Bobby Lee Claremont, age 13, decides to leave New Orleans after losing his mother to consumption and realizing that he has no future in that city. He embarks on a life of crime by robbing the poor box at the Sisters of Charitable Mercy Orphanage. He buys a train ticket to Chicago, since it looks like the best bet for a clever kid who wants to join a gang and cash in on the illegal alcohol business that prohibition created. His plans don’t quite work out though- he gets thrown in with some nasty gangsters on the train, and finds that the life of crime may not be for him. Together with two quick witted African American boys (the grandsons of a train employee), Bobby Lee gets to the bottom of a murder mystery. I really enjoyed this fast paced adventure, with its villains, believable characters, jazz musicians, and train culture. Bobby Lee learns a lot about the Jim Crow laws that were in place at the time, and comes to believe that segregation and racism are very wrong. The author’s note gives further information about Jim Crow laws, segregation on trains, and gangsters in the 1920s.

VERDICT: I think young readers will find this a fast and fun read. It could be used in the classroom to provide background in a history class as well.

January 2018 review by Carol Schramm.

Book review: Otto and the Secret Light of Christmas, by Nora Surojegin, illustrated by Pirkko-Liisa Surojegin

Surojegin, Nora. Otto and the Secret Light of Christmas. Illustrated by Pirkko-Liisa Surojegin. Floris Books, 2016. English Version 2016. 101 pgs. $24.95. ISBN 9781782503231. Ages 5-10. P8Q8

Otto the elf goes on a quest through the dark forests of Finland looking for the Light of Christmas to brighten the dismal winter on the coast. This is a beautiful Christmas tale that is rich in references to Finnish folklore and culture, and the soft, intricate, glowing illustrations added so much to my appreciation of the story. I enjoyed the richness of the language. The descriptions of the forest, scenery, and characters are absolutely magical, and new vocabulary is used. I can imagine parents and children cuddled up, drinking hot chocolate and reading this book together over the Christmas holidays. The kindness and generosity that Otto encounters throughout the story are a nice reminder of how people should behave. The format of the book is pleasing too- it’s a large size with a sturdy cover. Every spread has an illustration, and the text is divided into short chapters that will help young readers keep pace with the story, and will make the book a good bed time story to read over the course of several nights. The author and illustrator are mother and daughter.  Originally published Finland in 2010.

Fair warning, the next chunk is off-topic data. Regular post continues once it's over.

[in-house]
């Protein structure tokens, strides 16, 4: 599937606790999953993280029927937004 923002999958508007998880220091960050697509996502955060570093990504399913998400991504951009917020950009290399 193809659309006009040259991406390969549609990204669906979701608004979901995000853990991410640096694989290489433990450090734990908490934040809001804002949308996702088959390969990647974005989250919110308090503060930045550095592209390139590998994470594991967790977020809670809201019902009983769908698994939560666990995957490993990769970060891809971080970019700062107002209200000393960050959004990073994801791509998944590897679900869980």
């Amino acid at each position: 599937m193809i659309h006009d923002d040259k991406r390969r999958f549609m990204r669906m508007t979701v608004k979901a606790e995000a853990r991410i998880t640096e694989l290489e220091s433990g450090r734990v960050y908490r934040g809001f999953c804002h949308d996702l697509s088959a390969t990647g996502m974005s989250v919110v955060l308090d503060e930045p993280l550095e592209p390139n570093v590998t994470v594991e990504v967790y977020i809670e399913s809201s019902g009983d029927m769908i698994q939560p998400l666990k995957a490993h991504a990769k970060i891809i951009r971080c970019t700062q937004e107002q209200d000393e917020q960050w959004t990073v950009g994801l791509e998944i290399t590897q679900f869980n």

VERDICT: I think this book will become a holiday favorite at my library in the years to come.

January 2018 review by Carol Schramm.

Book review: Stop Feedin’ da Boids!, by James Sage, illustrated by Pierre Pratt

Sage, James. Stop Feedin’ da Boids! Illustrated by Pierre Pratt. Kids Can Press, 2017. $16.95. ISBN 9781771386135. Ages 5-6. P7Q7

Swanda, new to her Brooklyn neighborhood, causes a problem for her neighbors when she begins feeding a few pigeons. A few quickly become a lot, and she seeks advice from different people- a pest control officer, a zoo keeper, and an exotic bird fancier- but their advice isn’t helpful. The neighbors get together and talk and finally realize that the solution is that, “Swanda, you gotta stop feedin’ da boids!” Once that crisis is averted, Swanda moves on to a fascination with fish…

Verdict: The illustrations are colorful, stylized, and full of contrast and texture. I think they give a good sense of the multicultural, busy nature of Brooklyn life. Recommended as an additional purchase for public and preschool libraries.

January 2018 review by Carol Schramm.

Book review: Bad Guy, by Hannah Barnaby, illustrated by Mike Yamada

Barnaby, Hannah. Bad Guy. Illustrated by Mike Yamada. Simon & Schuster Books for Young Readers, 2017. Unpaged. $17.99. ISBN 9781481460101. Ages 4-7. P8Q8

This is a book about competition between siblings. The main character prides himself on being a bad guy- he trapped superheroes in a cage with lions, ran the sheriff out of town, and ate his sister Alice’s brain- Alice is usually his victim. But after a visit to the library, the bad guy finds that Alice is a match for him in terms of deviousness, and that bad guys aren’t necessarily guys! I enjoyed the bold artwork, and especially liked how the shadows added to the depth of the pictures.

VERDICT: This book will be popular in any elementary school or public library. It would make a good read-aloud for a group of “bad guys” on a rainy afternoon.

January 2018 review by Carol Schramm.